By Master Sgt. John Gordinier, NORAD and USNORTHCOM Public Affairs
The command center of the North American Aerospace Defense Command and U.S. Northern Command, known as the N2C2, was recently awarded the Air Force District of Washington’s annual U.S. Air Force Service Watch/MAJCOM Command Center Award and they will compete at the Air Force level. The competition was primarily other Combatant Command Joint Operations Centers.
First, many are probably wondering what the N2C2 is and what it does.
In most movies involving a military operation, the audience sees a big room or command center with multiple computers, phones, big-screen displays and lots of military members. That is a close portrayal of the N2C2, but what are they monitoring?
The N2C2 is charged with maintaining a “no-fail” homeland defense mission for the United States and Canada, said Col. Bradley Smith, N2C2 Chief. Since this is a bi-national mission, it is staffed by both U.S. and Canadian militaries.
“On a North American and global scale, we assess, characterize and advise on key decisions required by our senior leaders with regards to our common enemies,” said Royal Canadian Air Force Colonel Alain Dallaire, N2C2 Deputy Chief. “Our mission pertains to all key domains such as air, land, sea, space, aerospace and cyber, as well as in support of our civil authorities. We are the key 24 hours-a-day, 7 days-a-week, 365 days-a-year strategic command and control entity that synchronizes military and civilian efforts in the service of our nations.”
What sets the N2C2 apart from other combatant command centers is the commands’ unique global perspective and ties to the U.S. National Military Command Center, explained Col. Smith. On a daily basis, situations arise that drive global “event conferences” with hundreds of participants on the line. More than 90 percent of the time, the cause for those conferences is detected within the N2C2, and they make the recommendation for a global conference, which is hosted from the Pentagon.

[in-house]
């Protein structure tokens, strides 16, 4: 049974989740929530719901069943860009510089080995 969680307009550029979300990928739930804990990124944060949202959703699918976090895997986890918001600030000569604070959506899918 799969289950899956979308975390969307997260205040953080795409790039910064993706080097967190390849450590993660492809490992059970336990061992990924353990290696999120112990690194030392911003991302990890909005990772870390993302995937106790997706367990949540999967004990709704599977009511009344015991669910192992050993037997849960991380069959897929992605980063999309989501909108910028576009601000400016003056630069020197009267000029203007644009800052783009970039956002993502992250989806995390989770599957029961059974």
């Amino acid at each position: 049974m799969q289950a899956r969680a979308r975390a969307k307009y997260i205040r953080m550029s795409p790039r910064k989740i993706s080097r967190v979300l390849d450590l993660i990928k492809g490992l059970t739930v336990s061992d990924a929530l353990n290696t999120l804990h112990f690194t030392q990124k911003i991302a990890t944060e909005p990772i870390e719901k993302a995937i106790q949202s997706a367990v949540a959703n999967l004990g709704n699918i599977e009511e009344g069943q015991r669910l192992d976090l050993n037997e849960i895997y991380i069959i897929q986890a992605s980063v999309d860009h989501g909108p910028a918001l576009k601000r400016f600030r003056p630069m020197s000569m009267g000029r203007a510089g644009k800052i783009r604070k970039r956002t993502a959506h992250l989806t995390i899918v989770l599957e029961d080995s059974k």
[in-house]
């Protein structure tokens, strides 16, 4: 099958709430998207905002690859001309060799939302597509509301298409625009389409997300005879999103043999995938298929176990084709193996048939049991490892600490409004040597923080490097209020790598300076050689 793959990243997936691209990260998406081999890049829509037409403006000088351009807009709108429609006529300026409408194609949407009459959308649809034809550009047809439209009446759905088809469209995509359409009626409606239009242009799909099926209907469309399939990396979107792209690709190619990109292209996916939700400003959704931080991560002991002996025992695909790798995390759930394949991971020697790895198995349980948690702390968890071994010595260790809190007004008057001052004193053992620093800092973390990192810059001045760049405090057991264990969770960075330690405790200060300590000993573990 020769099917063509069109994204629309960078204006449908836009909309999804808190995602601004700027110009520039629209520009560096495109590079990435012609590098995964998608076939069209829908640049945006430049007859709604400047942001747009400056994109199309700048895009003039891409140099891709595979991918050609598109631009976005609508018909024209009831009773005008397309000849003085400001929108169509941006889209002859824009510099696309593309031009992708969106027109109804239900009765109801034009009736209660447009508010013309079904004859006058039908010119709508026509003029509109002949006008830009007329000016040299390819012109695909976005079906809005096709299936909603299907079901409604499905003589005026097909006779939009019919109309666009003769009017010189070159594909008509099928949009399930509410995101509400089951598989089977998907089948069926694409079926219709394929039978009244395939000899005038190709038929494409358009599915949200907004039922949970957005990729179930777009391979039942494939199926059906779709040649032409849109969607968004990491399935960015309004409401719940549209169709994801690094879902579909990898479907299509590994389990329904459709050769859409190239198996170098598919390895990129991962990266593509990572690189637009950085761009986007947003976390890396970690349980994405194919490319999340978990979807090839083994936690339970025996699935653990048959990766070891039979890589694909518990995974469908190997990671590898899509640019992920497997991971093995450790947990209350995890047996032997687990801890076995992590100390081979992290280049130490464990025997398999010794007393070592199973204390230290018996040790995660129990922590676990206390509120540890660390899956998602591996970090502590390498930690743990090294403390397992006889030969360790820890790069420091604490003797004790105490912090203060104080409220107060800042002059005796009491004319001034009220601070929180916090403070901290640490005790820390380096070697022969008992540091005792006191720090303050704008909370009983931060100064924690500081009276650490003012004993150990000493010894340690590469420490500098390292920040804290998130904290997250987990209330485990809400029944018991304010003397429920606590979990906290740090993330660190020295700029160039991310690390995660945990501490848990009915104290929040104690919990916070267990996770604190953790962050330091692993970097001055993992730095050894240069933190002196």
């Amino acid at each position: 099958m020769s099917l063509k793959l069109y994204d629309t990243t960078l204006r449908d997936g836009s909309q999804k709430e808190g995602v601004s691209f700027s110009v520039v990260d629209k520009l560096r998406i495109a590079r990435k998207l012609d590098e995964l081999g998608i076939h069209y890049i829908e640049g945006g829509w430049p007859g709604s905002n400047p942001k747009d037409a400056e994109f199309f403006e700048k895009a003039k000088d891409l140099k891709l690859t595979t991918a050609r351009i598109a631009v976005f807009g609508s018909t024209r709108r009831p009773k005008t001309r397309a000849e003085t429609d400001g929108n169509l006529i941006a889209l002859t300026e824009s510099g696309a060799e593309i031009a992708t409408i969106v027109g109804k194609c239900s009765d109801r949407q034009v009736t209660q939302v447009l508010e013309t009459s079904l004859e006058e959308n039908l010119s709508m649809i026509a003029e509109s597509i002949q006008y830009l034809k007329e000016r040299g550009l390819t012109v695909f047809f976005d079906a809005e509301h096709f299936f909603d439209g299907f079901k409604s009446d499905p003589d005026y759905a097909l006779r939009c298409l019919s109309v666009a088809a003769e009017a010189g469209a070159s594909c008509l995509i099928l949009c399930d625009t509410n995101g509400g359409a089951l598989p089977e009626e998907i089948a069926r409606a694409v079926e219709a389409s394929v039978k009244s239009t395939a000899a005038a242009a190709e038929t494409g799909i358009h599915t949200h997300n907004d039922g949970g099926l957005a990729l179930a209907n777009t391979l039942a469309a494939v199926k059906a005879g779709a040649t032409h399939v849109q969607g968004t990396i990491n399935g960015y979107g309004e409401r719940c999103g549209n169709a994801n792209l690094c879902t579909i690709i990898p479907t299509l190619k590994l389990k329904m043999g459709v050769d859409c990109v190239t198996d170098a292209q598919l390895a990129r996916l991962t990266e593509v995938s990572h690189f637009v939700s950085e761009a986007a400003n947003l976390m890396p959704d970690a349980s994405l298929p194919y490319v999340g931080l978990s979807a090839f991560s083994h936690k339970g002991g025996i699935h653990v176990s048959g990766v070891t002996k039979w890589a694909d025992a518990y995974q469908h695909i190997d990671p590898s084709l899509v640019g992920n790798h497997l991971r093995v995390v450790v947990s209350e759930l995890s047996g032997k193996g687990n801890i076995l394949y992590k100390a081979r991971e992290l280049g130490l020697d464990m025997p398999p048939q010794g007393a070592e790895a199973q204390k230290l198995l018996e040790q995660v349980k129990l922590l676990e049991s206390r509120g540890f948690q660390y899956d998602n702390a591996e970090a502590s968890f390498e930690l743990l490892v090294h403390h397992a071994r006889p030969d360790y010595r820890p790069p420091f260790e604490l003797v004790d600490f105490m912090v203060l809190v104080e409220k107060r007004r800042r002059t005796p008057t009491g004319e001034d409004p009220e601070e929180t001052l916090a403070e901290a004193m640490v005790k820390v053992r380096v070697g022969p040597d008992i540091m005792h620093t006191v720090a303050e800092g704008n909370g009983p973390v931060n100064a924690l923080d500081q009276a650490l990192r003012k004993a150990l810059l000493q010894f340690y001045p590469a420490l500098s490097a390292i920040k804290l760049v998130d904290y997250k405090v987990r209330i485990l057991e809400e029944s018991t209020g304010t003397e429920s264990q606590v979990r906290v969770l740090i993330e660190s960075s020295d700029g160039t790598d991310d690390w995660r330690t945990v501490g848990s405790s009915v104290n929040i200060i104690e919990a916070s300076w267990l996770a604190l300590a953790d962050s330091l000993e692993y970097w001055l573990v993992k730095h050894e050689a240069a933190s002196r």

The mission emulates the Commands’ and N2C2’s motto of “We Have the Watch.” However, the mission is only part of the reason the N2C2 was named best in AFDW, the most important part is the people along with their tenacity, flexibility and vested interest in the mission. COVID-19 presented the team with a very challenging dilemma of balancing mission, health and family.
“How we schedule crews to support ‘The Watch’ requirement in a COVID environment while maintaining mission assurance and force health protection has been a major challenge,” said Jeff Compton, N2C2 Crew Operations Scheduling and Special Projects. “Since March, we transitioned from 5 crews with a 6 days on/4 days off rotation, to 6 crews cycling through a 21 to 28-day period of home and on-base sequestration. That combined with a testing regimen to minimize exposure risk and the chance of spreading COVID among crew members.”
The N2C2 has also conducted mission requirements from multiple locations, modified work spaces and implemented mask-wear policies to eliminate face-to-face turnover.
“The N2C2 drove the COVID-19 risk to zero to prevent the spread of the virus across our crews,” Smith said. “If our team was infected with the virus, the commands would face a decision between risk to mission or risk to force health. The mission assurance team sequester efforts prevented our commander from having to make that decision.”
The mission assurance and force health protection measures have been successfully implemented and improved over time, but have only been possible through personal sacrifices made by the N2C2 watch standers.